Research ArticleMATERIALS SCIENCE

Nanofibrillar networks enable universal assembly of superstructured particle constructs

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Science Advances  08 May 2020:
Vol. 6, no. 19, eaaz7328
DOI: 10.1126/sciadv.aaz7328
  • Fig. 1 CNFs are robust, flexible, and nanoscaled plant-based building blocks.

    (A) The fibrils form a highly entangled and networked 3D structure with multiple, entangled contact points. (B) The special topology of the CNF nanonetwork is loose in suspension, thus allowing the co-dispersion of a broad variety of particles within the interconnected nanofibrillar structure. (C) During self-assembly from aqueous media, a dried interlocked network of particles and fibrils is formed. Extremely high cohesion is introduced from minimal fibril-particle interactions, which is essential to maintain the surface access to the primary particles and their functionalities.

  • Fig. 2 Formation of robust, dried particle assemblies induced by CNF for a wide range of particle sizes.

    (A) CNFs with colloidal particles (20 nm), (B) 230 nm, (C) 500 nm, (D), 1.15 µm and (E) 40 µm in diameter. The micrographs show a change from fully formed 3D network of disconnected CNFs (A) to 2D entangled networks (E) as the particle size is increased. (F) Isolation of the CNF networks for the evaluation of their characteristics. (G to I) SEM images of the isolated CNF network formed from (G) 20-nm, (H) 230-nm, and (I) 40-μm SiO2 particles, showing networks ranging from continuous nanoscaled to microscaled cellular architectures.

  • Fig. 3 Development of cohesion by using CNFs in SP assemblies and scaling as a function of the particle size and the surface chemistry.

    (A) Typical uniaxial compression force-strain profile of 230-nm SiO2-based SPs prepared in the presence of CNF (5% loading) and for SiO2 SPs sintered at 600°C for 2 hours in the absence of CNF. The panel includes the critical points that are used for comparison and the different regimes (I to III) that define the reinforcement effect of CNF in the system. The inset SEM image shows the morphology of the cracking area of a CNF-bound SiO2 (230 nm) SP. (B) Schematic representation of the cracking hindrance effect and cohesion brought by the CNF and comparison with their sintered counterparts. (C) Scaling of the yield point of the SP as a function of the particle size and CNF fraction, here approached as relative surface area (SSA ratio). (D) Proportionality constant (a) and decay rate (k) obtained from the power law fittings. (E) Scaling of the yield point of the SP as a function of the surface chemistry and CNF fraction, here approached as relative surface area (SSA ratio). (F) Proportionality constant (a) and decay rate (k) obtained from the power law fittings.

  • Fig. 4 Assessment of the cohesion capacity of CNFs with particles varying in both chemical complexity and morphology.

    Particles of different shapes, origins, packing ability, and aspect ratio are used in the synthesis of robust SPs. (A) Scaling of the SPs’ robustness as a function of their respective SSA ratio. (B) Photograph of the obtained materials and a 3D printed object (direct ink writing) to illustrate the prospects for scalability of the CNF-particle materials (230-nm SiO2 and CNF). (C to E) SEM images of few examples of biological materials and high aspect ratio particles that are superstructured with CNFs. In (D) and (E), the particles were artificially colorized. (F) Demonstration of the preserved functionalities (fermentation process) of the living yeast particles after superstructuring with CNFs from aqueous suspensions. Photo credits: Bruno D. Mattos (Aalto University).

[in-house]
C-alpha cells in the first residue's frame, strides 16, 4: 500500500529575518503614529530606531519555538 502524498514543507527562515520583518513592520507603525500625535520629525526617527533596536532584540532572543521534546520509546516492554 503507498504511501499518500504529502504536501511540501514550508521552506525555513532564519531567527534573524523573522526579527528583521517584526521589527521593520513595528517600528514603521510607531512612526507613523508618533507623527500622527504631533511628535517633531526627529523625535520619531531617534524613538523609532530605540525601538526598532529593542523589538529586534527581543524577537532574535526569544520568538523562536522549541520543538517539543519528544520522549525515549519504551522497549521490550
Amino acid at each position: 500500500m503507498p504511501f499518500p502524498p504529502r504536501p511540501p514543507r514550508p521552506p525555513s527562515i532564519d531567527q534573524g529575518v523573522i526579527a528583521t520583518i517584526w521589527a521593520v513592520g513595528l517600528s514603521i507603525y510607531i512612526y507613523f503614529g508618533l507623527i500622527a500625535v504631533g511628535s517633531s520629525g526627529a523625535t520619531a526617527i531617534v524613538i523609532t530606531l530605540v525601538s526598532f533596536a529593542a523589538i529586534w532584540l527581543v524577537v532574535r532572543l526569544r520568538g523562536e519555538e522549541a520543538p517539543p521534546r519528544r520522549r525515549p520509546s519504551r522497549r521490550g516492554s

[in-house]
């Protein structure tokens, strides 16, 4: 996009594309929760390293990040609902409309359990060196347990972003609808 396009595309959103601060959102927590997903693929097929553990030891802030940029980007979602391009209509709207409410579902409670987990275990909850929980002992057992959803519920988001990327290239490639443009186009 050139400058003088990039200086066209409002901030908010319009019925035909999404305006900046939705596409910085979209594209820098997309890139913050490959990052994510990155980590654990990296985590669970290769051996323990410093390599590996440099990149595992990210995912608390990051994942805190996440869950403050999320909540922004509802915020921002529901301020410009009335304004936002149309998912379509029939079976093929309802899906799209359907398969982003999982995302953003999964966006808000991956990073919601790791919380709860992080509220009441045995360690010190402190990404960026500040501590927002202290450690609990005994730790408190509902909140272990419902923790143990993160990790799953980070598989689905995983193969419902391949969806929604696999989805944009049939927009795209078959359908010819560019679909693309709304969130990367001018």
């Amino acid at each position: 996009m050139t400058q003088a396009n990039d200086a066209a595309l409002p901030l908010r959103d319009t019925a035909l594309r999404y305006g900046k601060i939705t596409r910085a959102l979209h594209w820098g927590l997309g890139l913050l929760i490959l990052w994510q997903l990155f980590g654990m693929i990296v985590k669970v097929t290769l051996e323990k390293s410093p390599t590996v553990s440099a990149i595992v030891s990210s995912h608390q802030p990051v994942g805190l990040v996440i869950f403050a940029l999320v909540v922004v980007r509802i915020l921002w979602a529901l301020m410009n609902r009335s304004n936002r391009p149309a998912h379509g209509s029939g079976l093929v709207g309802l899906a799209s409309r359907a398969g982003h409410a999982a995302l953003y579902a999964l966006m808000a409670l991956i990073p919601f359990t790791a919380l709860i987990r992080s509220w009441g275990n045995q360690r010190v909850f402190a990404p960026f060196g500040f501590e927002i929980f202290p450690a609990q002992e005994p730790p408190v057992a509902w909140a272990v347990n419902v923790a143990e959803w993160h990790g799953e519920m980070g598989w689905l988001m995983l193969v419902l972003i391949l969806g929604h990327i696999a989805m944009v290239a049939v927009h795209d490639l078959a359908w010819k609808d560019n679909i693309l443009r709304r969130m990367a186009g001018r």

• Fig. 5 Physical interpretation of CNF morphological attributes inducing cohesion in particulated networks.

    (A) Conformability of the CNFs modeled as a linear chain of rigid segments of length L and maximum deformation angle θ between subsequent segments as demonstrated in (B). (C1 to C5) Conformability threshold of CNF around SiO2 particles of given sizes. Within the area shown in red, only two segments touch the particle, whereas in the blue (bottom) area, the CNF fully conforms around a SiO2 particle of given diameter. (D) Mechanical performance of the SPs as a function of the ratio between the CNFs and the SiO2 particles (nCNF/nSiO2) and CNF fraction (%). (E) CNF-to-SiO2 number density fraction (nCNF/nSiO2) as a function of CNF fraction (%) in the SPs. The red arrows in (D) and (E) show nCNF/nSiO2 of DSiO2 = 230 nm approaching 1 at CNF = 15%. (F) Probe of the parameter space for optimized compressive strength based on the experimental results shown in (D), in which the highest mechanical strength is found when nCNF/nSiO2 ≈ 3.7 at 15% CNF. The likely values for the length (L) and diameter (D) of CNF are shown to attain nCNF/nSiO2 ≈ 3.7 at 15% CNF at given SiO2 diameter. Other grades of nanocelluloses are marked in (F), suggesting the particle size range where they could induce cohesion. CNF, cellulose nanofibrils (39); CNC, cellulose nanocrystal (57); TCNF, TEMPO-oxidized CNFs; TCNC, TEMPO-oxidized cellulose nanocrystals; BCNC, bacterial nanocellulose from coconut pulp (58); TuCNC, cellulose nanocrystals from tunicate (59); MFC, microfibrillated cellulose; WF, wood fibers (22).

Supplementary Materials

  • Supplementary Materials

    Nanofibrillar networks enable universal assembly of superstructured particle constructs

    B. D. Mattos, B. L. Tardy, L. G. Greca, T. Kämäräinen, W. Xiang, O. Cusola, W. L. E. Magalhães, O. J. Rojas

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